What can I taste with my tongue?

In collaboration with Professor Barry C. Smith - University of London

Tastes and tongues

Taste is one of our most important senses. It tells us which things are good to eat and which are not. Newborn babies like sweet tastes with sugar but not bitter tastes like green vegetables. We have to learn to like those.

We use our tongues to discover what food tastes like. There are five basic tastes the tongue can recognise, and for each of them there is a set of receptors that respond to this taste alone, like a set of locks that are opened by specific keys.

Receptors for each basic taste are packed into our taste buds and these are bundled into papillae – the knobbly bumps that you can see on the tongue. So what are these basic tastes?


We all like sweet things from the moment we are born. However, as we get older, some of us might not like sweet foods and drinks as much.

The sweet receptors on our tongues respond to different kinds of sugars in natural foods like fruits and honey, and in treats like chocolate and cakes. We sometimes need sugars for energy, so it’s good that we can tell by tasting which foods contain sugars.

Some animals, like cats and chickens, don’t have sweet receptors so they don’t taste sugar at all!


At first we don’t like bitter tastes, and there is a reason for this. Most poisonous things taste bitter, so we naturally want to spit out bitter things. Being able to tell when something is bitter protects us from eating things that are bad for us.

But not all bitter tasting foods and drinks are bad. Green vegetables, olives, dark chocolate, tea and coffee can all be bitter, but many people enjoy eating them. We have to learn which bitter foods are good for us.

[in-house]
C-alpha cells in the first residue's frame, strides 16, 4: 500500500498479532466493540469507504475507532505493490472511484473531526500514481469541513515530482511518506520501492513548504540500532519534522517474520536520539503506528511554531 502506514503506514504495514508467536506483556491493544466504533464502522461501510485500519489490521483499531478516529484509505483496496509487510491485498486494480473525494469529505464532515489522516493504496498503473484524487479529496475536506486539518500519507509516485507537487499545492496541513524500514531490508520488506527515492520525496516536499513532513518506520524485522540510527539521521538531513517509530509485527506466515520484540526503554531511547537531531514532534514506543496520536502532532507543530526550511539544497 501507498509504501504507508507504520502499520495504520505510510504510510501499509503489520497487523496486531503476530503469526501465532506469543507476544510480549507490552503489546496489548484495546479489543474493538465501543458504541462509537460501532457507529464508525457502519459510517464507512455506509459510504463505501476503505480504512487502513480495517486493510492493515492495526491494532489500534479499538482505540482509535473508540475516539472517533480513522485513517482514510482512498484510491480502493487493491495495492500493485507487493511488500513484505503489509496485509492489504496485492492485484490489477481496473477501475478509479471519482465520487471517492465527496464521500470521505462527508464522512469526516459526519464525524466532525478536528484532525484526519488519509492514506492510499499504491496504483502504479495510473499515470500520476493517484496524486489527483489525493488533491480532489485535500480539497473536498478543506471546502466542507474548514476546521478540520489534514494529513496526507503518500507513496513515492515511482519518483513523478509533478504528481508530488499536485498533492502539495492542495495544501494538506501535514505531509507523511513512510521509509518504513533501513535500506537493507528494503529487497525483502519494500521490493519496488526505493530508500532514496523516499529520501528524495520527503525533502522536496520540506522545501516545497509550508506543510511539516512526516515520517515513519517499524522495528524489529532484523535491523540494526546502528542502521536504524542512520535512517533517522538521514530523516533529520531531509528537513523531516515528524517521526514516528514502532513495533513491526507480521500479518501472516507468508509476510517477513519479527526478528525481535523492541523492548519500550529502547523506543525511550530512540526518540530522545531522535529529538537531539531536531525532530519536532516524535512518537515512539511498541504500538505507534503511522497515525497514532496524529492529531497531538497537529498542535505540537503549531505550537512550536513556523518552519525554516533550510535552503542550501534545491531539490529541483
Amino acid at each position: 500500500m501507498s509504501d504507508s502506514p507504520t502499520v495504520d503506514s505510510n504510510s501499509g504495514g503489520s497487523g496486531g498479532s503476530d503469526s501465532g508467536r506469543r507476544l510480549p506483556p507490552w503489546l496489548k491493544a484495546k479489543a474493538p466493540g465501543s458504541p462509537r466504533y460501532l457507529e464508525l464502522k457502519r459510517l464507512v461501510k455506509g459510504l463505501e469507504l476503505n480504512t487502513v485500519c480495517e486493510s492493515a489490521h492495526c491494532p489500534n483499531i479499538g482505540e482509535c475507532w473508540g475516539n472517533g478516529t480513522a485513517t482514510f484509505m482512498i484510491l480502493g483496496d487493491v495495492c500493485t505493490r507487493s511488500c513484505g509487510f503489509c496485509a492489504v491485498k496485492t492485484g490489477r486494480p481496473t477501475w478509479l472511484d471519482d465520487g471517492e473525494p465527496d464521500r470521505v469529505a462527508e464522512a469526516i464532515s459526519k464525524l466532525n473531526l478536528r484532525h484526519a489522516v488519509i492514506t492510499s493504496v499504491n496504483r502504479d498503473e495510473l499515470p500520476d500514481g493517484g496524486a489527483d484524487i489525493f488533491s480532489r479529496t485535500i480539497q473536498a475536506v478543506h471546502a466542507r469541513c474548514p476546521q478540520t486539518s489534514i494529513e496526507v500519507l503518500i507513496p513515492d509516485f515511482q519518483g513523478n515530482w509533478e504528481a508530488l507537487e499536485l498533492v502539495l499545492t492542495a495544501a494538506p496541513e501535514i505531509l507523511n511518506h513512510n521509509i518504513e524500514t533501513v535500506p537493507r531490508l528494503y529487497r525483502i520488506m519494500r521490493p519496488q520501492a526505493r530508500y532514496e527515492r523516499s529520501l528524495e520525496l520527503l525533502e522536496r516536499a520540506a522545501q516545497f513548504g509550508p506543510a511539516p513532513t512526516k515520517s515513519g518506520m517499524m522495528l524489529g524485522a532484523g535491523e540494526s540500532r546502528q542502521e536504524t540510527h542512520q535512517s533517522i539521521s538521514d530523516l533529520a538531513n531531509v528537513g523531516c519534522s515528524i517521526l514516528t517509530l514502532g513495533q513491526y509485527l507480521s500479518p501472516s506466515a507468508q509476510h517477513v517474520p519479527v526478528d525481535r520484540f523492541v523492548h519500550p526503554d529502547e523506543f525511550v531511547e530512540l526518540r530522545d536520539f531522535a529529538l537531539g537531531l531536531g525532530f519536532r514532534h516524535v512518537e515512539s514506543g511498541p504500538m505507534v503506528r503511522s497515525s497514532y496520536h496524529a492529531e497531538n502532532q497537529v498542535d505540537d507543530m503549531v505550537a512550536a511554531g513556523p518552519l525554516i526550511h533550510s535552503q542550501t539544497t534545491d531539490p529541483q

As people get older they usually like bitter tastes more. This is because they need stronger flavours as their taste buds grow weaker.



The sour receptors on our tongue help us to tell how much acid there is in what we eat and drink. Too much acidity will be bad for the stomach, but many people like the sharpness of lemon or lime to add a fresh flavour to foods and drinks.

As well as sugars, fruits have acids that keep them fresh and juicy. These slightly sour tastes make our mouths water, and the balance between sweet and sour is what we like in citrus fruits like oranges.

Our bodies need certain acids to help us break down foods, although we don't want to consume too much of them. The sour taste receptors on the tongue help us check just how much acid we are consuming.

The sour taste is good to add to our foods to give it a more lively taste. Think of adding vinegar to fish and chips.


The body needs a good balance between salt and water for our health and to regulate our sweat. In hotter countries we may need to take in more salt because we lose it when we sweat. However, the body doesn’t make its own salt, so we need to get it from our food.

We put salt on our food to bring out the flavours of meats or vegetables. We also use salt to keep fish, meats and cheeses fresh.

The salt taste is not just down to the amount we sprinkle on our food. It depends on the number of taste buds we have on our tongues and how many are touched by salty foods at the same time. People with fewer taste buds on their tongues will need more salt for food to taste the same as it does for others.


The fifth basic taste can be the hardest to recognise. It is the strong savoury taste in mushrooms, miso soup and soy sauce. It can also be found in peas, tomatoes, cheese and seafood. It is hard to see what all of these foods have in common, but Japanese people would recognise them all as having the umami taste.

It wasn’t until 2000 that scientists discovered that we had receptors on the tongue for umami.

The taste of umami in food tells us that we are eating foods with protein to give us energy and help us grow.

Taste - Teaching resources
Taste Investigation - Classroom presentation
Why do some foods taste horrible?